Contents

EnglishEdit

NounEdit

surprize ‎(plural surprizes)

  1. (now rare and nonstandard) Alternative spelling of surprise
    • 1792, Ann Ward Radcliffe, A Sicilian Romance[1], HTML edition, The Gutenberg Project, published 2005:
      Ferdinand not yet recovered from the painful surprize
    • 1813, William Francis Patrick Napier, quoting Charle Napier, The Life and Opinions of General Sir Charles James Napier, G.C.B.[2], Cambridge Univ. Press, published 2011, ISBN 9781108027205, page 236:
      Guard well against surprize; to be surprized is inexcusable in a general, if it happens from his neglect of proper posts: if his troops are surprized in good posts they must be in a dreadful state, which can hardly be the fault of any one but the general.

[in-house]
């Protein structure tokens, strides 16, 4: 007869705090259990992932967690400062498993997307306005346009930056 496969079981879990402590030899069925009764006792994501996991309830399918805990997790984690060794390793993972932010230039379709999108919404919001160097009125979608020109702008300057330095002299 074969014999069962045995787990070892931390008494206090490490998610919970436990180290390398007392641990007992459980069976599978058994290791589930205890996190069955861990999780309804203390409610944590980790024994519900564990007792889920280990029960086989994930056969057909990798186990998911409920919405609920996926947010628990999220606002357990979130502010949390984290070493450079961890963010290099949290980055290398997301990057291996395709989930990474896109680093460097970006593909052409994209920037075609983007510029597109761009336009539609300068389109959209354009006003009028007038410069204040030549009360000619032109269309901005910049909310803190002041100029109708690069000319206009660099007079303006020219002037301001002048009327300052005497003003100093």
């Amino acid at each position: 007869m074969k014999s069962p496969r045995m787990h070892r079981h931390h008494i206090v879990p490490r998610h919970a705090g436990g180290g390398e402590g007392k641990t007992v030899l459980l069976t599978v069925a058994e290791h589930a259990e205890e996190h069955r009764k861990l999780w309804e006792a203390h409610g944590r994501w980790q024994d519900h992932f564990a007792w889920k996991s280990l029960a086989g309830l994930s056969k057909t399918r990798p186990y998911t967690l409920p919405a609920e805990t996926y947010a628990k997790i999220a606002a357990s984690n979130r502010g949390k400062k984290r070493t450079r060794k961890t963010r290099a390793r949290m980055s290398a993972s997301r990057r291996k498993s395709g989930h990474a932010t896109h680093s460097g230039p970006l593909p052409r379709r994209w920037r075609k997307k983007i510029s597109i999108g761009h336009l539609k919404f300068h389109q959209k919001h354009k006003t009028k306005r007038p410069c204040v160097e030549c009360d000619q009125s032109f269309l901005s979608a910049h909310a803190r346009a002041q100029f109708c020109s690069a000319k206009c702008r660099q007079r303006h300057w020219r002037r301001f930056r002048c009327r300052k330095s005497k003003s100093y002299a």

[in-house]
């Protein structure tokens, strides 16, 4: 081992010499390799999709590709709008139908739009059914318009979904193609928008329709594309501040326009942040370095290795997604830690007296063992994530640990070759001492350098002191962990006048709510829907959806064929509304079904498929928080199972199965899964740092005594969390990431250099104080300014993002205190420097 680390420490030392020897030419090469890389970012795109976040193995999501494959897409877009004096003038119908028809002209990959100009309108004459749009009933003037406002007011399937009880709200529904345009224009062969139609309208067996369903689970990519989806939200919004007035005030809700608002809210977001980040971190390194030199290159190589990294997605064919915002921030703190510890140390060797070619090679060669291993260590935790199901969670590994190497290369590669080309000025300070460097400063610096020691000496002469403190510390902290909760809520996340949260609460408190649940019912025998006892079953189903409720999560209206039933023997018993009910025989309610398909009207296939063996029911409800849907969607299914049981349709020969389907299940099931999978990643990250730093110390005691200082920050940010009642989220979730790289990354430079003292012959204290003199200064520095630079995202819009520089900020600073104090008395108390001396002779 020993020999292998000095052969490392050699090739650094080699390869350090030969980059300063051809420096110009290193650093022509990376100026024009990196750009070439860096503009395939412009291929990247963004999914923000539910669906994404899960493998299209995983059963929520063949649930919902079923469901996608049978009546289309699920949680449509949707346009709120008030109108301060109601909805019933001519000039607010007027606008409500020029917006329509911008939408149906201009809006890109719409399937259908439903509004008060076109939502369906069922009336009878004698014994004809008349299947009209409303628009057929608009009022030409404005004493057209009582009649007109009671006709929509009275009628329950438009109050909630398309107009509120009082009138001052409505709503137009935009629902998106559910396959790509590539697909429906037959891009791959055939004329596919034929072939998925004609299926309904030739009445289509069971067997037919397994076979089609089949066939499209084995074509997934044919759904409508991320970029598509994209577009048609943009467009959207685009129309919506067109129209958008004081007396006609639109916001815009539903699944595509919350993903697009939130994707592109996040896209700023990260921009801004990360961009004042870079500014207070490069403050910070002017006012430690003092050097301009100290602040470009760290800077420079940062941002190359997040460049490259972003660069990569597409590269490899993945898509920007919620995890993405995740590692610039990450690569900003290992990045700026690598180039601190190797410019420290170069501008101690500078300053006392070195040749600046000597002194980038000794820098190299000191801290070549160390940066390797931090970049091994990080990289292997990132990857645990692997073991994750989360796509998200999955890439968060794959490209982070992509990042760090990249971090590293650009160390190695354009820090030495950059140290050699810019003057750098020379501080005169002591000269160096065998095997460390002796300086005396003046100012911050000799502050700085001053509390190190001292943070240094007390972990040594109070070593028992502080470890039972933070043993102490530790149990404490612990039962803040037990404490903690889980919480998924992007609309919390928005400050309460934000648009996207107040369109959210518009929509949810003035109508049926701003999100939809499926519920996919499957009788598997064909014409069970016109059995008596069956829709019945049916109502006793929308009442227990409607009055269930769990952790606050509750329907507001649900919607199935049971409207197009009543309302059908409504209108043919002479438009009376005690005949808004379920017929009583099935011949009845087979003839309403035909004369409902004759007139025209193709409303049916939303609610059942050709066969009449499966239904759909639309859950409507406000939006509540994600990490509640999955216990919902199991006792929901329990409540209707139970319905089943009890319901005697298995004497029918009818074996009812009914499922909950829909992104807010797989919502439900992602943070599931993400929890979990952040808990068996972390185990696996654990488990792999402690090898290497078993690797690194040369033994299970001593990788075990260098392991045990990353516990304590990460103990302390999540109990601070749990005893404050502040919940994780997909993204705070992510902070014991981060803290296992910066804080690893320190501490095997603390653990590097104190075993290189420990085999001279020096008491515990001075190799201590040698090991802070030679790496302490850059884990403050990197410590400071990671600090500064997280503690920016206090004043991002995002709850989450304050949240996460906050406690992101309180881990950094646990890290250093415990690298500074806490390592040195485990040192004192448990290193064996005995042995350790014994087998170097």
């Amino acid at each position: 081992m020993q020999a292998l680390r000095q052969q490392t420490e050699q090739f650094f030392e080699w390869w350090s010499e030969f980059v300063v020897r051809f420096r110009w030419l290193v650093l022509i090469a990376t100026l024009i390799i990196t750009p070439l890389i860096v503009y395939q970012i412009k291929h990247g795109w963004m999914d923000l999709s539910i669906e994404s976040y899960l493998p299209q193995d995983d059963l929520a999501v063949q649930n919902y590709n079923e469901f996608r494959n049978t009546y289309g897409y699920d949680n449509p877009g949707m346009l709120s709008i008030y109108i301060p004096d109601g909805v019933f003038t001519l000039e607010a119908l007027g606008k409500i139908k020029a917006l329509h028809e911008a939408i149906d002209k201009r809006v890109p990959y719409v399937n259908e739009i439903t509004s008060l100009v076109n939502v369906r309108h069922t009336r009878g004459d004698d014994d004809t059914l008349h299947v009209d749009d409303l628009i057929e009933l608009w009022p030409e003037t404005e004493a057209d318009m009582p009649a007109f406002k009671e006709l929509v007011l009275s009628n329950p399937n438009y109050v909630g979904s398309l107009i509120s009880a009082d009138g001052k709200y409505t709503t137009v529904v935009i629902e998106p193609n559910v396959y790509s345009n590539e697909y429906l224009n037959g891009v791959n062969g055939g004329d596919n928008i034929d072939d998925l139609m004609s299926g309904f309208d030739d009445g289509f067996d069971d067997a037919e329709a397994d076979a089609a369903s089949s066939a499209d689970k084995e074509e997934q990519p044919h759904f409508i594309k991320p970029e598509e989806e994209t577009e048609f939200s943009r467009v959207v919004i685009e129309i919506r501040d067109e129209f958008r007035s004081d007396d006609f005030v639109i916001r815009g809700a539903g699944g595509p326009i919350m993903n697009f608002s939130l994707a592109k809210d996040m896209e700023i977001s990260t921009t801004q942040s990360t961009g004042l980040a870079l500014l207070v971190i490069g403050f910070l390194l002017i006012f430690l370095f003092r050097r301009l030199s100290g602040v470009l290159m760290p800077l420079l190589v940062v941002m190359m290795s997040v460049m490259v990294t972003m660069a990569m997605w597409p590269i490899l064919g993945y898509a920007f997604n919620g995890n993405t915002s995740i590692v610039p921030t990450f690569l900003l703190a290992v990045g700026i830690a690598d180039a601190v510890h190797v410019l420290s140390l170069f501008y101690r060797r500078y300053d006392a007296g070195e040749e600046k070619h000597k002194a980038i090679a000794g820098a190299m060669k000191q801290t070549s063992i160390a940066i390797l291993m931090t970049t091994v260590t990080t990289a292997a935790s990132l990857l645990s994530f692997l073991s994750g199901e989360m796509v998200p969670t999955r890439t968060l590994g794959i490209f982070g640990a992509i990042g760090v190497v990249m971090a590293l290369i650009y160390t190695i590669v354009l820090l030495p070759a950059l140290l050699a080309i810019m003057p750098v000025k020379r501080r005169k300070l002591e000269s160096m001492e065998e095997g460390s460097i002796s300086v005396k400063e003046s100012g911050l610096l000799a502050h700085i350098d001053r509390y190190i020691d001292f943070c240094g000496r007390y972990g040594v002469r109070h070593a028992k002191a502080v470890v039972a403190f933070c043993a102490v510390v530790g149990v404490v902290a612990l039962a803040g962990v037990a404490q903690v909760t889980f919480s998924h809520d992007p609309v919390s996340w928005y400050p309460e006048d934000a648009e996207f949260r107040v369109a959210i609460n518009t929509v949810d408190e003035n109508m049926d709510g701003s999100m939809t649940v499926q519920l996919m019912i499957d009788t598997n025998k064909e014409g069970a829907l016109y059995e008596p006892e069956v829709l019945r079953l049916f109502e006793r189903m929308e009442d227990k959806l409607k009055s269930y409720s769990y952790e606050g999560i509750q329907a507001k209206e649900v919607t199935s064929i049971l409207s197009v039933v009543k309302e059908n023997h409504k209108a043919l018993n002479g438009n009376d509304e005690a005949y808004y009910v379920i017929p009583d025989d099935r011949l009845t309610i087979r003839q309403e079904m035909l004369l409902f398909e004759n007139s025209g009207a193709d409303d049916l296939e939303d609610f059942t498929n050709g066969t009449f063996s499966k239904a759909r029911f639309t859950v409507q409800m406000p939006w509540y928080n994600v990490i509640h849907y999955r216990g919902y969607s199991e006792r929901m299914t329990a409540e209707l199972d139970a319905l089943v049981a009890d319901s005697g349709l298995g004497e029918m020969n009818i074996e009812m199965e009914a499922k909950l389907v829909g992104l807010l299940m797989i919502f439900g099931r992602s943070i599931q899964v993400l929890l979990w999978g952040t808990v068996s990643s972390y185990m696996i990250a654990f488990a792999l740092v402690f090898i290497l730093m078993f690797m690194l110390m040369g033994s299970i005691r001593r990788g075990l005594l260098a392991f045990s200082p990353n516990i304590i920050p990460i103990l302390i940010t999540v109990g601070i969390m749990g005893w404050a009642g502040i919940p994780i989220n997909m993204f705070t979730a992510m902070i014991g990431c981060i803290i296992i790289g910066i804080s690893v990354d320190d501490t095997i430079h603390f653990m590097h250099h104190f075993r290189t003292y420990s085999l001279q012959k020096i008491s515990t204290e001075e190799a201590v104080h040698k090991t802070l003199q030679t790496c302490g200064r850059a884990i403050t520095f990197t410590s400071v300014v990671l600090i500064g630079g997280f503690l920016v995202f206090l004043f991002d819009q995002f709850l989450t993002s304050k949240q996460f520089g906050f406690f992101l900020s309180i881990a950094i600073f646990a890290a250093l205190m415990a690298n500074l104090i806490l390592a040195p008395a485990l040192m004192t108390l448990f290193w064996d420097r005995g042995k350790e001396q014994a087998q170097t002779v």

VerbEdit

surprize ‎(third-person singular simple present surprizes, present participle surprizing, simple past and past participle surprized)

  1. (now rare and nonstandard) Alternative spelling of surprise
    • 1749, Henry Fielding, The History of Tom Jones, a Foundling
      The petty-fogger now likewise departed, and then Jones desired the favour of Mrs Whitefield’s company to drink tea with him; but she refused, and with a manner so different from that with which she had received him at dinner, that it a little surprized him.
    • 1789, Ann Ward Radcliffe, The Castles of Athlin and Dunbayne[3], HTML edition:
      Surprized at the bold independence of these words, delivered with uncommon energy, the heart of Osbert beat quick
    • 1813, John Elihu Hall, The American Law Journal, Volume 4[4] (Law), Digitized edition, WP Farrand and Co., published 2010, page 326:
      Will he be surprized that such a diversity of sentiment rendered … And will he be surprized, that mutual concessions … need we be surprized tat the stream …

Usage notesEdit

The z spelling was as common as the s spelling into the early 1700s, but has been rare ever since, and is now nonstandard.

ReferencesEdit

  • Merriam-Webster Dictionary, surprize